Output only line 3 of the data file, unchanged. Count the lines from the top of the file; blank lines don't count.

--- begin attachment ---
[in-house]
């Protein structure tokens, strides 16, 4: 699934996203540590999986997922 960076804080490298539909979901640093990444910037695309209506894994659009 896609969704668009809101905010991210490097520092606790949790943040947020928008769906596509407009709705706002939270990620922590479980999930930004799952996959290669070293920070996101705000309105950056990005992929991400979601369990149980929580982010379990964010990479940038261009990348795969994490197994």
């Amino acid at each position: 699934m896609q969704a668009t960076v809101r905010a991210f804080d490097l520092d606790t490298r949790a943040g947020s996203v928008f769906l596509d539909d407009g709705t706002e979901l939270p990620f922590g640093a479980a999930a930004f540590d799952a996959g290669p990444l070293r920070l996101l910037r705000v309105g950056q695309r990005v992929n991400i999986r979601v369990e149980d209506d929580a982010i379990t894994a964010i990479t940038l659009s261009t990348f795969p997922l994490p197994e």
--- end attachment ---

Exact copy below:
């Amino acid at each position: 699934m896609q969704a668009t960076v809101r905010a991210f804080d490097l520092d606790t490298r949790a943040g947020s996203v928008f769906l596509d539909d407009g709705t706002e979901l939270p990620f922590g640093a479980a999930a930004f540590d799952a996959g290669p990444l070293r920070l996101l910037r705000v309105g950056q695309r990005v992929n991400i999986r979601v369990e149980d209506d929580a982010i379990t894994a964010i990479t940038l659009s261009t990348f795969p997922l994490p197994e």